This is Part 2 of our four-part #LadangHutan series. The series investigates forest plantations in Peninsular Malaysia.
IN MALAYSIA, forest reserves can be selectively logged. Clear-felling was prohibited in forest reserves (“reserves”) except for developing limited plots of forest plantations. That changed when the National Land Council extended a warm welcome to planters.
In 2012, the Council, chaired by the Prime Minister and comprising Menteris Besar and Chief Ministers, approved forest plantation zones of 439,189 ha within forest reserves in Peninsular Malaysia. That covers 9% of forest reserves.
It was a clear call by the country’s highest-level body on land-use policy for more forest plantations inside reserves.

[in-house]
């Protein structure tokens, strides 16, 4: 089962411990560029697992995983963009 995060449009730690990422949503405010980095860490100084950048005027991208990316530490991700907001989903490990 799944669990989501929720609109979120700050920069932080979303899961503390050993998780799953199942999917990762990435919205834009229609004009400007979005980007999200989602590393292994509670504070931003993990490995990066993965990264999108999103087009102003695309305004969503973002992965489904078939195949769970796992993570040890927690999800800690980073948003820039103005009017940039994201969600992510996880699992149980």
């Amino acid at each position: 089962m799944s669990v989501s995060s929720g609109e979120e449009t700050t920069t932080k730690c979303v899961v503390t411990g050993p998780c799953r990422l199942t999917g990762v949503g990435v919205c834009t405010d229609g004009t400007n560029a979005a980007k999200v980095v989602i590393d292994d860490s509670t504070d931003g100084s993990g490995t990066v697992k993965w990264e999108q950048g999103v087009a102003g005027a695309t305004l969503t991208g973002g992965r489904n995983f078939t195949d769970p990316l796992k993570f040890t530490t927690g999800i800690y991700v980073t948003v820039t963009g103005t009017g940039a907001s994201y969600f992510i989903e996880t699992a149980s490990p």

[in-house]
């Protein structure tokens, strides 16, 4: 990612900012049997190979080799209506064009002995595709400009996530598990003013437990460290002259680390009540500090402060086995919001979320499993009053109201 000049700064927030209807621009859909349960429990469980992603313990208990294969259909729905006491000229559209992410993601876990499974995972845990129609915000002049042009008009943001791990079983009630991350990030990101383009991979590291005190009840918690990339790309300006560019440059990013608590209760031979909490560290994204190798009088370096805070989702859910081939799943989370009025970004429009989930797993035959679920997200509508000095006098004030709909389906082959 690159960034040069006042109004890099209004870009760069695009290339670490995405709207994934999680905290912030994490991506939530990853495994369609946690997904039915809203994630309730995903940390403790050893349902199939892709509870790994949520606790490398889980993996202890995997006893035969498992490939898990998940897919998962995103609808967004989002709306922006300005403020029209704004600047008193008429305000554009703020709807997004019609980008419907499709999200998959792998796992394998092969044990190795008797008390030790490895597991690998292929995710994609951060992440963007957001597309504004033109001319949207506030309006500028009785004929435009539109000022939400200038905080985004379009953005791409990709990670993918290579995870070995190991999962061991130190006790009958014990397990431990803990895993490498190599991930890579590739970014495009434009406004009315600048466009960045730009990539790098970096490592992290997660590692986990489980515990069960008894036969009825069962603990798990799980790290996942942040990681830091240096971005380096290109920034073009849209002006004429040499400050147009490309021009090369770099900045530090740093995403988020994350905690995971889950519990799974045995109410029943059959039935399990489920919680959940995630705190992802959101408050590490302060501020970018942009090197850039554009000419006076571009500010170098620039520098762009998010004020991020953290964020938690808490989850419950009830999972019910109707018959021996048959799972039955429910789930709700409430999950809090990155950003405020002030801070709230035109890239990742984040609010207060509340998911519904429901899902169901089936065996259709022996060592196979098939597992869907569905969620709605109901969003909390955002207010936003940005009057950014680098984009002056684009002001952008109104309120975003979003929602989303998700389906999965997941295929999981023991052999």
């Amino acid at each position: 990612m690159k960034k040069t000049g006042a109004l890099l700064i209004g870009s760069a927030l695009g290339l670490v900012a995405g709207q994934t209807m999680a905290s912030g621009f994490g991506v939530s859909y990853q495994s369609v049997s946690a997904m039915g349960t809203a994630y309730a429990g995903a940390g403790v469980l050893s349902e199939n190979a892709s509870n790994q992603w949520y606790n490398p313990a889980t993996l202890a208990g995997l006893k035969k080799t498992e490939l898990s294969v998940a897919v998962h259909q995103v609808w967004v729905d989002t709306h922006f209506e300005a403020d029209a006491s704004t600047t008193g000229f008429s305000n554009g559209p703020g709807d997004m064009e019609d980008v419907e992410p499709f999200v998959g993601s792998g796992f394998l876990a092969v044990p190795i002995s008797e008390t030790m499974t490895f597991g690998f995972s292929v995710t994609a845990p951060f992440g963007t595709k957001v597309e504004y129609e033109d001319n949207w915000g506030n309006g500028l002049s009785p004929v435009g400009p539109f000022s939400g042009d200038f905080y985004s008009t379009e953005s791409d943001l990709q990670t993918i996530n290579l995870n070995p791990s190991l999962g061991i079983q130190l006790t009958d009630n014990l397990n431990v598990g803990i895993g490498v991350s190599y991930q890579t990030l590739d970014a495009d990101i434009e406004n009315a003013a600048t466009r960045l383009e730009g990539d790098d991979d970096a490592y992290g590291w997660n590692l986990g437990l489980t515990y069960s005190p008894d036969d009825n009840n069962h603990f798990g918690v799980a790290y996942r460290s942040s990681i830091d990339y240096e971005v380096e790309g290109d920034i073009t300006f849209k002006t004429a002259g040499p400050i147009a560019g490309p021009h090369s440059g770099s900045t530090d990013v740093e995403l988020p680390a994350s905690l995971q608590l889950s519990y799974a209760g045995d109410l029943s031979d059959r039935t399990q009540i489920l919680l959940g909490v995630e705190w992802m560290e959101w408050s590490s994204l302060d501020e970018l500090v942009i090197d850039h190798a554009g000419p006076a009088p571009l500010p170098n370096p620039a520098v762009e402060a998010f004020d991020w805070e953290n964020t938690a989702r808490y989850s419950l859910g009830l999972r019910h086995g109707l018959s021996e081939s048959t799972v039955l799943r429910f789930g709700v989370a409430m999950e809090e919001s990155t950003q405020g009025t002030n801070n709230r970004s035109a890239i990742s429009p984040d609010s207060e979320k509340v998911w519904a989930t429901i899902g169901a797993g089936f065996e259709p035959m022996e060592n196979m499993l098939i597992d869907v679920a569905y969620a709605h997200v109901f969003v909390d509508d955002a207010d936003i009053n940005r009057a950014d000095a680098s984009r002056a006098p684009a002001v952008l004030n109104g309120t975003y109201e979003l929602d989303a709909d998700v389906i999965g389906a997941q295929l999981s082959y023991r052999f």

Whistleblowers and others in possession of sensitive information of public concern can now securely and confidentially share tips, documents, and data with the Pulitzer Center’s Rainforest Investigations Network (RIN), its editors, and journalists.
And just a few years before, in 2007, the federal government had started issuing loans for forest plantation projects (see Part 1: Tree Farming Gone Wrong).
State governments, who oversee land-use and forests, stepped on the throttle. They approved more licenses to clear reserves for forest plantations. Between 2007-2020, a total of 256,769 ha in reserves was cleared. That is 5.2% of reserves in Peninsular Malaysia.
Use the tool below to visualise 256,769 ha.
Environment and Climate Change
Land and Property Rights